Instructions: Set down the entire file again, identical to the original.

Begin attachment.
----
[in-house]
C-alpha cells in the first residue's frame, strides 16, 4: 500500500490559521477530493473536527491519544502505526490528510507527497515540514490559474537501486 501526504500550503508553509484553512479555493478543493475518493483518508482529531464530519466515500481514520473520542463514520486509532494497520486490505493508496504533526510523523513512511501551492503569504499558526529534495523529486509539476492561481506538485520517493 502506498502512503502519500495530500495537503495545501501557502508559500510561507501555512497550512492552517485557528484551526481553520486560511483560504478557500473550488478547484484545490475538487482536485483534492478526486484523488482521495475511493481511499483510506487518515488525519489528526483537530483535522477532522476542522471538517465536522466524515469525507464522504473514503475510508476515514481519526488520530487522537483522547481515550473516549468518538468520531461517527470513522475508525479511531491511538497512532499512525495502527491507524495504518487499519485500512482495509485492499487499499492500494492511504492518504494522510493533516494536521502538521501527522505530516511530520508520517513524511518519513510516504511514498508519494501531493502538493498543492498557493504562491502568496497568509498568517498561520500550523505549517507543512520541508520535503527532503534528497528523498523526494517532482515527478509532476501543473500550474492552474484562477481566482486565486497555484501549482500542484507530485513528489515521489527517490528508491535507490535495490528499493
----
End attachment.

[in-house]
C-alpha cells in the first residue's frame, strides 16, 4: 500500500490559521477530493473536527491519544502505526490528510507527497515540514490559474537501486 501526504500550503508553509484553512479555493478543493475518493483518508482529531464530519466515500481514520473520542463514520486509532494497520486490505493508496504533526510523523513512511501551492503569504499558526529534495523529486509539476492561481506538485520517493 502506498502512503502519500495530500495537503495545501501557502508559500510561507501555512497550512492552517485557528484551526481553520486560511483560504478557500473550488478547484484545490475538487482536485483534492478526486484523488482521495475511493481511499483510506487518515488525519489528526483537530483535522477532522476542522471538517465536522466524515469525507464522504473514503475510508476515514481519526488520530487522537483522547481515550473516549468518538468520531461517527470513522475508525479511531491511538497512532499512525495502527491507524495504518487499519485500512482495509485492499487499499492500494492511504492518504494522510493533516494536521502538521501527522505530516511530520508520517513524511518519513510516504511514498508519494501531493502538493498543492498557493504562491502568496497568509498568517498561520500550523505549517507543512520541508520535503527532503534528497528523498523526494517532482515527478509532476501543473500550474492552474484562477481566482486565486497555484501549482500542484507530485513528489515521489527517490528508491535507490535495490528499493